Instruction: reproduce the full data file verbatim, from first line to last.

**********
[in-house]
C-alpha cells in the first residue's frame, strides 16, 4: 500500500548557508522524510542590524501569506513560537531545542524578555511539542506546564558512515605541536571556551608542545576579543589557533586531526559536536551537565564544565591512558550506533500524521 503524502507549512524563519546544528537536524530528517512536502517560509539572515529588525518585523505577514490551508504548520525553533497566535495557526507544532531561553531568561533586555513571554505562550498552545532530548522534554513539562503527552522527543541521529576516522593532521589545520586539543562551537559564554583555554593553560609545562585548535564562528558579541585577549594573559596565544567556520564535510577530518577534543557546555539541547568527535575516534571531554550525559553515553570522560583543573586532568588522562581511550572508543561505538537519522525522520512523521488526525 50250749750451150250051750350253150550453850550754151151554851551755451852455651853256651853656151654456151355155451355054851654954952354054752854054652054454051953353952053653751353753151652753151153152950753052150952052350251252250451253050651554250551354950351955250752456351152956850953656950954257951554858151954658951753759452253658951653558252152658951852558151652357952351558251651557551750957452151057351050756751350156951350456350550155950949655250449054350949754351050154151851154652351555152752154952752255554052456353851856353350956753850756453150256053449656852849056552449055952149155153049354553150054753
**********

[in-house]
C-alpha cells in the first residue's frame, strides 16, 4: 500500500548557508522524510542590524501569506513560537531545542524578555511539542506546564558512515605541536571556551608542545576579543589557533586531526559536536551537565564544565591512558550506533500524521 503524502507549512524563519546544528537536524530528517512536502517560509539572515529588525518585523505577514490551508504548520525553533497566535495557526507544532531561553531568561533586555513571554505562550498552545532530548522534554513539562503527552522527543541521529576516522593532521589545520586539543562551537559564554583555554593553560609545562585548535564562528558579541585577549594573559596565544567556520564535510577530518577534543557546555539541547568527535575516534571531554550525559553515553570522560583543573586532568588522562581511550572508543561505538537519522525522520512523521488526525 50250749750451150250051750350253150550453850550754151151554851551755451852455651853256651853656151654456151355155451355054851654954952354054752854054652054454051953353952053653751353753151652753151153152950753052150952052350251252250451253050651554250551354950351955250752456351152956850953656950954257951554858151954658951753759452253658951653558252152658951852558151652357952351558251651557551750957452151057351050756751350156951350456350550155950949655250449054350949754351050154151851154652351555152752154952752255554052456353851856353350956753850756453150256053449656852849056552449055952149155153049354553150054753